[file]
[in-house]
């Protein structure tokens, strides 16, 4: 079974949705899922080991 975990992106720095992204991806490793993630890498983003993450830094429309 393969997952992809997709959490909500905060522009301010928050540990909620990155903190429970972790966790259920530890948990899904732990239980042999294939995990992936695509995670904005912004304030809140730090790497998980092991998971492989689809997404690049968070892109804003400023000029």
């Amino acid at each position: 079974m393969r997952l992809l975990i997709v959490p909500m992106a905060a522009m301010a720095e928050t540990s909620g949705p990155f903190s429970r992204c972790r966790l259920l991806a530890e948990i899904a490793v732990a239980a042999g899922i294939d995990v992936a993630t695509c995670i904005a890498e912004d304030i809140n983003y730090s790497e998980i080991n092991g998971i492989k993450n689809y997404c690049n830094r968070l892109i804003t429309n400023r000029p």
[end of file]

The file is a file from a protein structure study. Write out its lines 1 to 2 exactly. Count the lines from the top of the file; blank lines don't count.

[in-house]
């Protein structure tokens, strides 16, 4: 079974949705899922080991 975990992106720095992204991806490793993630890498983003993450830094429309 393969997952992809997709959490909500905060522009301010928050540990909620990155903190429970972790966790259920530890948990899904732990239980042999294939995990992936695509995670904005912004304030809140730090790497998980092991998971492989689809997404690049968070892109804003400023000029």